Saturday, August 31, 2013
Should the Singapore Armed Forces (SAF) fight in Syria?
Sooner or later, American officials tasked to form an international coalition to fight in Syria may come knocking on Singapore's door.
This is one civil war the Singapore Armed Forces (SAF) should keep out of.
As a small country, our defence manpower (and by this we include SAF servicewoman) is limited, precious and comprised mainly of citizen soldiers.
SAF warfighters who have thus far shouldered the burden of operational deployments overseas are our Regulars. They form the core of the SAF, helping to preserve institutional memory and training standards which keep our citizens armed forces mission ready, 24/365.
The number of Singaporeans who have made a career out of soldiering numbers is small compared to our resident population size of around five million. This means that any call to arms issued for missions sanctioned by the United Nations (UN) or freelance affairs by the world's policeman (i.e. the United States) must be weighed carefully against current manpower taskings.
Even in peacetime, the picture isn't cheerful. Just ask any SAF Recruitment officer the pressures that come with meeting the recruitment quota.[One recent resignation letter is said to have come from none other than the Singapore Army's Assistant Chief of General Staff (Personnel) Colonel Ang Heng - in other words the Army's HR head - who quit to join the Land Transport Authority.]
The SAF's six-year deployment to Afghanistan should not be used as a precedent for future SAF deployments, whether under the UN flag or as part of any international coalition.
Americans tasked to round up a posse for possible military intervention in Syria must be clear that Singapore's A-stan deployment, codenamed Operation Blue Ridge, came about under circumstances that do not apply to the Syrian crisis.
Foreign military forces went to Afghanistan after the world witnessed the deadliest terror attack on September 11, 2001. This example of global terror was traced back to safe havens in Afghanistan which an international coalition was determined to disrupt, degrade and destroy.
Many of the free world's armed forces were sent to Afghanistan. This included military personnel from all the Five Power Defence Arrangement signatories - Australia, Britain, Malaysia, New Zealand and Singapore. If that mission was futile or ill-planned, then armed forces worldwide would be tarred with the same brush.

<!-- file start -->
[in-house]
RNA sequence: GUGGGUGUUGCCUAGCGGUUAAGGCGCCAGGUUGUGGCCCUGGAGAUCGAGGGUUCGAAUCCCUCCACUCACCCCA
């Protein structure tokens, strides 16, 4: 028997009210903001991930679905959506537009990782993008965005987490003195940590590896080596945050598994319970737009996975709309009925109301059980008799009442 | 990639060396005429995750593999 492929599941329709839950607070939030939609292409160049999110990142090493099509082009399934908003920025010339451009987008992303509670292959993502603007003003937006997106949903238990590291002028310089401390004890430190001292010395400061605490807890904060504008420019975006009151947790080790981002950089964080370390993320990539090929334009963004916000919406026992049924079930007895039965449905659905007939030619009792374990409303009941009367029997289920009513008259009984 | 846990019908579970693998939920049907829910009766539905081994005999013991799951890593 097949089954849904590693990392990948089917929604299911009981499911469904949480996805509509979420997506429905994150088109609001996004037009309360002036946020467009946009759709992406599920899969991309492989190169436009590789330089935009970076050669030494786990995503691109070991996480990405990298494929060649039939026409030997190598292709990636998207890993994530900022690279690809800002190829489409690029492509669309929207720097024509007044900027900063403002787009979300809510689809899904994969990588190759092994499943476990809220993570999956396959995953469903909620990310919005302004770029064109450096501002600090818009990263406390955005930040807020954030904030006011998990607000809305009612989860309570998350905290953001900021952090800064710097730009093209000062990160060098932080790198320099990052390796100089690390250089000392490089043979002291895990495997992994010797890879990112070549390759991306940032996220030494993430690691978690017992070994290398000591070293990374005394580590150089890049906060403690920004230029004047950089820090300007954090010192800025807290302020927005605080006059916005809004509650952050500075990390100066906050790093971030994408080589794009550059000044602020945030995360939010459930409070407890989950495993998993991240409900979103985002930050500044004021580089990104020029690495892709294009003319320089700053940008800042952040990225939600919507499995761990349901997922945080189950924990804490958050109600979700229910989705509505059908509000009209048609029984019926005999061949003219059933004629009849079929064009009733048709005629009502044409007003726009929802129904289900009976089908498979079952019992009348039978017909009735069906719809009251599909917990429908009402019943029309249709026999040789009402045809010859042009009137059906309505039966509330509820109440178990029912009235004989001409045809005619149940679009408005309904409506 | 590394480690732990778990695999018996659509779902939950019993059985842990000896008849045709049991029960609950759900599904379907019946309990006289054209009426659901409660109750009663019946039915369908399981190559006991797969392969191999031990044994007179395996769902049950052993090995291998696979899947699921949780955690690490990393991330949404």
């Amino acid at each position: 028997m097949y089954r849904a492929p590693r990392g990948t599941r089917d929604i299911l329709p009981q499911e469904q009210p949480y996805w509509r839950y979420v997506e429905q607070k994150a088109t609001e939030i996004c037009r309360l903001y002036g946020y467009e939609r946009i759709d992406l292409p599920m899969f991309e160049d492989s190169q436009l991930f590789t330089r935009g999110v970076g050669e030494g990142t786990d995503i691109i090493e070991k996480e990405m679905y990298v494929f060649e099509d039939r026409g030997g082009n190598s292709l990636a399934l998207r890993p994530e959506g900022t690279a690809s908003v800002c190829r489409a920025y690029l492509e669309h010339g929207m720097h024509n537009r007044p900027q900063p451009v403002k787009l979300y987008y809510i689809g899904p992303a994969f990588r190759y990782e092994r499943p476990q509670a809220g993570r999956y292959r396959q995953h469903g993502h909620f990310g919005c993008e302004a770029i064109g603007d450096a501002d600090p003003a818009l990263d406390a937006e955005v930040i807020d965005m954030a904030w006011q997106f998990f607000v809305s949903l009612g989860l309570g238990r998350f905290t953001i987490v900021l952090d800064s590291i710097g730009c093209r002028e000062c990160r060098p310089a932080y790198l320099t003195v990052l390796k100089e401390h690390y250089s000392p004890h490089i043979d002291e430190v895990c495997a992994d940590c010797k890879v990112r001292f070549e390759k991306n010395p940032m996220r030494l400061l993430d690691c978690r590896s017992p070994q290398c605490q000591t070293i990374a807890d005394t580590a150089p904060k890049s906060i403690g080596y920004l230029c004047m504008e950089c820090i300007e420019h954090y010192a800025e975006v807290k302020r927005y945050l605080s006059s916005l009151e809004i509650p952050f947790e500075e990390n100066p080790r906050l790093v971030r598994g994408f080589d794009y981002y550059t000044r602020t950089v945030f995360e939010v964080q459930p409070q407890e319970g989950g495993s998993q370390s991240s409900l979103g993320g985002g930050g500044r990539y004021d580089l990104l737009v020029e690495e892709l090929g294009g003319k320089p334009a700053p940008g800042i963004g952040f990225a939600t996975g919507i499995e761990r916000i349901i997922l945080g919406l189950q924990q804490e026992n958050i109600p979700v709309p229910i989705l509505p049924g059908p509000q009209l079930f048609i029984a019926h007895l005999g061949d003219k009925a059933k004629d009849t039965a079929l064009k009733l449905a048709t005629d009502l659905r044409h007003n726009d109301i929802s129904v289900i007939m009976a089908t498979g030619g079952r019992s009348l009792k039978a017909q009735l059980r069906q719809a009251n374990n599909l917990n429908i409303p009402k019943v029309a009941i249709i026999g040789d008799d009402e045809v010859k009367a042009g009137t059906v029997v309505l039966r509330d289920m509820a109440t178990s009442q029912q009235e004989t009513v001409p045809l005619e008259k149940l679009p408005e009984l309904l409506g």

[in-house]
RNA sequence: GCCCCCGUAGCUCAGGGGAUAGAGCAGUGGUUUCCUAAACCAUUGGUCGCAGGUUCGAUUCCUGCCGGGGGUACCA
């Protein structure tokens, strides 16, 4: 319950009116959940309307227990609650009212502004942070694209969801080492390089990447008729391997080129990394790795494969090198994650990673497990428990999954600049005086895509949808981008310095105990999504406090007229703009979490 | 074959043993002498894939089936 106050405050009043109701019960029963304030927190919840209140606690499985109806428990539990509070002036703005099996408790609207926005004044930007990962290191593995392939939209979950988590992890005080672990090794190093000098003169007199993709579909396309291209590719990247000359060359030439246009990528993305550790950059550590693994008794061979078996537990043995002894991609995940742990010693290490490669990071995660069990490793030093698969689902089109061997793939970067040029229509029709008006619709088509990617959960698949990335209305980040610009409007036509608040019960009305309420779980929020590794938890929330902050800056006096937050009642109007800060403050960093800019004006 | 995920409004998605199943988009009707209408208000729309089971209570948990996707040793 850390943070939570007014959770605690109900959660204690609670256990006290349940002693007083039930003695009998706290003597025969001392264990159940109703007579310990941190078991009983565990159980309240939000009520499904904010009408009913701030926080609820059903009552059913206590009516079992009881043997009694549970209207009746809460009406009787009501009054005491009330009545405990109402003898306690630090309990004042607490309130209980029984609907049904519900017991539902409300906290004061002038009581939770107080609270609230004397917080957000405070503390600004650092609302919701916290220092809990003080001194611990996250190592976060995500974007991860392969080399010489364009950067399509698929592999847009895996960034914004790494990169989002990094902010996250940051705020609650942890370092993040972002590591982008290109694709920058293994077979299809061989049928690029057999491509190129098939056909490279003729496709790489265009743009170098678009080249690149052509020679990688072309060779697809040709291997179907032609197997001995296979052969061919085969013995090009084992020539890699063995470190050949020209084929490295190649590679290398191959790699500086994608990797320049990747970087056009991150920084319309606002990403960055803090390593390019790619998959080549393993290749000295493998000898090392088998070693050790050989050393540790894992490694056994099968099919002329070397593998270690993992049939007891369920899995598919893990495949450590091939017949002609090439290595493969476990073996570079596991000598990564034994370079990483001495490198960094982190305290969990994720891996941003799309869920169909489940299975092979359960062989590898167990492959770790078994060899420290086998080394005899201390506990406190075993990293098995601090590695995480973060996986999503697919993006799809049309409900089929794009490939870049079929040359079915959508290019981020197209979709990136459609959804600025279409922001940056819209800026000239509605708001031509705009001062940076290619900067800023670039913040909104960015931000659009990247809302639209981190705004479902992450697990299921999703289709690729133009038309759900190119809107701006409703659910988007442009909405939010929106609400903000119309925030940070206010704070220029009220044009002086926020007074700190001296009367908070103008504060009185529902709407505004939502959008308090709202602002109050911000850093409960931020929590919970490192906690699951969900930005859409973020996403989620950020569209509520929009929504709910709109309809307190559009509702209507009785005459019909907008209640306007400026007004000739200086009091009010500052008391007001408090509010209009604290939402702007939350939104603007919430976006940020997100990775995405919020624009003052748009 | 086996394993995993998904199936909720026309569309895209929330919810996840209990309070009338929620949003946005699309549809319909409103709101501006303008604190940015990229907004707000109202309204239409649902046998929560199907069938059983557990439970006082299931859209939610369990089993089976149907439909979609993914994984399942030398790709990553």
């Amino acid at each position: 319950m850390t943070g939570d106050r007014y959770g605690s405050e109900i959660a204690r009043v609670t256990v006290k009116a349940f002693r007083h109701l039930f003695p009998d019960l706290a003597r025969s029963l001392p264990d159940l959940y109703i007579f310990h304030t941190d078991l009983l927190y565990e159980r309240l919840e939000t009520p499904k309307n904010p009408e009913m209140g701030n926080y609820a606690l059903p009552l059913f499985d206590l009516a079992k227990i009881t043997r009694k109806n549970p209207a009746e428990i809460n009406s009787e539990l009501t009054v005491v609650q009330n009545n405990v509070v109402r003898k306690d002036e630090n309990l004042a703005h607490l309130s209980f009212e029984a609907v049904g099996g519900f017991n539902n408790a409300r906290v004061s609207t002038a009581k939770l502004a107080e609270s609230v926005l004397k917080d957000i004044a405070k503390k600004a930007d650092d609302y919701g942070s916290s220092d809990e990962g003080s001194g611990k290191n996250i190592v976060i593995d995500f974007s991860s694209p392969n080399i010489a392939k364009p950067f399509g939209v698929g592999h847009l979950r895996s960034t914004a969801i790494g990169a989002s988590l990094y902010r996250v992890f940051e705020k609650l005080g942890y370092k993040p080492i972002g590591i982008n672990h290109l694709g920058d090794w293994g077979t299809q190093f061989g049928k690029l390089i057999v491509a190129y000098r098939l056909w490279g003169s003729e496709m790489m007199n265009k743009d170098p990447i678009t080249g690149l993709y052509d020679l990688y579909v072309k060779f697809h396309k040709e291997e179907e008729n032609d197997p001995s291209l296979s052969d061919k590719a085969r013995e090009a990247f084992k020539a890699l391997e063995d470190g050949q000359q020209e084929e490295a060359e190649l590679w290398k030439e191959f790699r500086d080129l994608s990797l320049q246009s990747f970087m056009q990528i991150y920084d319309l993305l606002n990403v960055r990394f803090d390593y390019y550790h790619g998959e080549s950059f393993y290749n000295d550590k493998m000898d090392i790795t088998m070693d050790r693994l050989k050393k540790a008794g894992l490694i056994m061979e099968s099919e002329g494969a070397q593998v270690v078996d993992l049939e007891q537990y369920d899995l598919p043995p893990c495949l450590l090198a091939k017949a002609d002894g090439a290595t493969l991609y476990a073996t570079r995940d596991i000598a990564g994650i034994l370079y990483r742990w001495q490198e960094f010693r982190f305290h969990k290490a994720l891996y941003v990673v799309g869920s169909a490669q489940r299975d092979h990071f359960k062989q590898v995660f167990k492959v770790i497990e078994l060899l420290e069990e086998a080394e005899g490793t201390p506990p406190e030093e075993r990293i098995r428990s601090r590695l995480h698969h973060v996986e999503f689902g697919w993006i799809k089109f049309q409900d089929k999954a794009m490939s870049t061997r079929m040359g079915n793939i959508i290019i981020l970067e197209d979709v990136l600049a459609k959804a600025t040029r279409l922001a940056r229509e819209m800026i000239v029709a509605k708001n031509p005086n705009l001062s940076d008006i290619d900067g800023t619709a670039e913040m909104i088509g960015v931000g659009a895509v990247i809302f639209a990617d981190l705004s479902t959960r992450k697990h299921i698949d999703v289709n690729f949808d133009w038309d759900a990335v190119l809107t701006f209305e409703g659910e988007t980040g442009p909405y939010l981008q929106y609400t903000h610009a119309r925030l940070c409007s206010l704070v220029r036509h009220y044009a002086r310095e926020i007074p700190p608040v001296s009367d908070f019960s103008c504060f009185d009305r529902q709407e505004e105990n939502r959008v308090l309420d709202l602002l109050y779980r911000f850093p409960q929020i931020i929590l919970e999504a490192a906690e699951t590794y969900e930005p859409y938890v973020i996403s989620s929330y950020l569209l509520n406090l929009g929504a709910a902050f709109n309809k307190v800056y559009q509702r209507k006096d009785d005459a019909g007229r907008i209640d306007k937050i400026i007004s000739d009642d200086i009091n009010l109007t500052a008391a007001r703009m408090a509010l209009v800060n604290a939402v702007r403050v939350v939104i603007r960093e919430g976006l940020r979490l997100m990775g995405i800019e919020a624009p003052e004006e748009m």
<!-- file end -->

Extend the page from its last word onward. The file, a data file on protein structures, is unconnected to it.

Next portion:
This was a mission Singapore could not sit out, particularly after our intelligence network found that authors of global terror had been hatching plots in Singapore before 9/11.
Had global terrorism touched our shores, it is clear that the fallout from a large-scale terror attack on our island nation will exceed the combined capabilities of the SAF and Home Team agencies as defence planners had yet to scale up our response plans for catastrophic terrorism in peacetime.
We have heard about plots to crash an airliner into Changi Airport. Schemes to initiate multiple bombings of diplomatic missions and the infamous video recce of the Yishun MRT station, which is a train station frequented by United States Navy personnel who come ashore from warships docked at the nearby Sembawang Wharves.
Expectations of assistance from abroad must be tempered by a willingness by Singapore to do its part, when circumstances call for it and where our resources allow.
As the world's largest anti-terror sweep unfolded in Afghanistan after the deadliest terror attacks ever, Singapore did the right thing by sending the SAF there.
Afghan politics is, without a doubt, complicated.
But the objective of rooting out terrorist safe havens carried on nonetheless. More than a decade later, it is clear that terror cells cannot operate in A-stan with the impunity they enjoyed pre-9/11.
OBR's six-year run which involved 492 Singaporean men and women deployed in-theatre and hundreds more supporting it from Singapore demanded a hefty sacrifice on the SAF's part. In retrospect, Singaporeans should be thankful that sacrifice was not paid for in blood.
This is why Singaporeans should be proud of the SAF's mission success during OBR. From start to finish, no fatalities. At the drawdown: ample respect earned from foreign armed forces who served alongside the SAF - to the extent that our ARTHUR weapon locating radars extended their tour of duty at the behest of foreign soldiers who appreciated the early warning these radars provided.
When duty calls, the SAF has done its part in previous operations under UN flag or as part of an international coalition.
The same cannot be said of the Syrian tragedy.
Unless mandated by the UN, Singapore should stand firm in keeping the SAF well away from Syrian soil.
Posted by David Boey at 7:24 PM